OECD has offered potential scenarios. But that's not enough. Experimentation must follow conceptualization...

 

Ethics of Searching...

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We don't fully understand the impact of our transparent online lives. We haven't yet had a president or prime minister elected that used facebook or myspace. We reveal things in these online forums that we might not always want others outside of those forums to know about.

In the past, we had compartmentalized lives. I was a son, father, employer, husband, employee, brother, and so on. Now, those compartments of identity have imploded. If we're active online, we are increasingly the same to everyone. Our communications flow into other spaces - an employer reads what we said to a friend on the weekend. Or a friend might encounter our professional interactions on LinkedIn.

What are the ethical considerations of searching for information on a potential employee or applicant to an elite school? These are questions worth pondering. A growing number of schools are beginning to search social networks as an additional tool in determining enrollment suitability...

 

Reflections on Knowledge

The joy of discussing knowledge is found in that it is a never ending discussion. This week in CCK08, our focus was on connective knowledge. Tom Whyte interviewed a few colleagues on their views of knowledge. I enjoyed this 7 minute video, expressing, from a nontechnical perspective, much of what many edubloggers have been talking about for years. Our ability to cope, function, and even make sense of change pressures is a function of our connectedness to others.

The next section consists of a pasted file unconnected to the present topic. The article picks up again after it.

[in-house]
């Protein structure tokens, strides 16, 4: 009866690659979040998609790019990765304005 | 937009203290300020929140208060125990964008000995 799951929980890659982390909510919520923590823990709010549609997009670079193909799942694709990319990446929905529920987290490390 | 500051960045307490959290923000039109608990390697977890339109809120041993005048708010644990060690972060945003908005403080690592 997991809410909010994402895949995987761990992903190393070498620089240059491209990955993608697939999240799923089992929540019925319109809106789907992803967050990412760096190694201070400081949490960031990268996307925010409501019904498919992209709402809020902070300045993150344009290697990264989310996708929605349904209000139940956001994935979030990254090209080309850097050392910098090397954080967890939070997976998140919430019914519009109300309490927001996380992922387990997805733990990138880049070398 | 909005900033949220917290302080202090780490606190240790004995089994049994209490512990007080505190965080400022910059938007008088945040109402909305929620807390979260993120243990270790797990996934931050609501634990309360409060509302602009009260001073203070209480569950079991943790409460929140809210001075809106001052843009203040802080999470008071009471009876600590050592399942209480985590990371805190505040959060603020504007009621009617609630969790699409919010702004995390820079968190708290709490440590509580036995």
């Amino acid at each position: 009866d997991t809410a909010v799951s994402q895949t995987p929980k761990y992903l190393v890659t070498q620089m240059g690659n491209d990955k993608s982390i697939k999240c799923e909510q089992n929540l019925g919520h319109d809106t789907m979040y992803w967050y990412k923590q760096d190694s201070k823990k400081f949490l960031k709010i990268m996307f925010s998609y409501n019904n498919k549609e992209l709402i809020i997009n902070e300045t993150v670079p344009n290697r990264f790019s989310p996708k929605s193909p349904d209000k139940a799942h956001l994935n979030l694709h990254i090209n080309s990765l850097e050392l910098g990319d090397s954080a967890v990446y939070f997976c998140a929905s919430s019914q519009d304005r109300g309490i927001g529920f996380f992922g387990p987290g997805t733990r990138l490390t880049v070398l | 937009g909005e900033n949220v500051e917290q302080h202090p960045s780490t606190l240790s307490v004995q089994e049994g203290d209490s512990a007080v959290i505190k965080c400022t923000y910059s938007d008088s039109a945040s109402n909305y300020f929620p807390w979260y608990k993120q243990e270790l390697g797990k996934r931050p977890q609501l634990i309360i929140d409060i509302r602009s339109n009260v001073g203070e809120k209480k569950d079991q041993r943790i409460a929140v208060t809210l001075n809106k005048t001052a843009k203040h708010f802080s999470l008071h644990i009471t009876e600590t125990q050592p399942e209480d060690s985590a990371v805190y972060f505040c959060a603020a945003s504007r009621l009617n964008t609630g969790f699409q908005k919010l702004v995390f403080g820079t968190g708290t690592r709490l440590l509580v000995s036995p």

Photo credits:
Looking To The Future: Higher Education In The Metaverse - Popsci
Effectiveness Of Traditional And Blended Learning Environments - MiddleSchoolWorld
Lots Of Tools... - Ricardo Alves
William Farish - The Joys Of The Grade Scale - Gra├ža Victoria
Social Media Is Changing The Shape Of Scientific Debate - Andy DeSoto
Ghost Of Days Past: Blogs And Blogging - Technorati
Ethics Of Searching... - martin33




Originally written by George Siemens for elearnspace and first published on September 27th 2008 as weekly email digest on eLearning Resources and News.

About the author
George-Siemens.jpg

To learn more about George Siemens and to access extensive information and resources on elearning check out www.elearnspace.org. Explore also George Siemens connectivism site for resources on the changing nature of learning and check out his new book "Knowing Knowledge".

George Siemens -
Reference: eLearnSpace [ Read more ]
 
 
 
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posted by Daniele Bazzano on Saturday, September 27 2008, updated on Friday, February 26 2010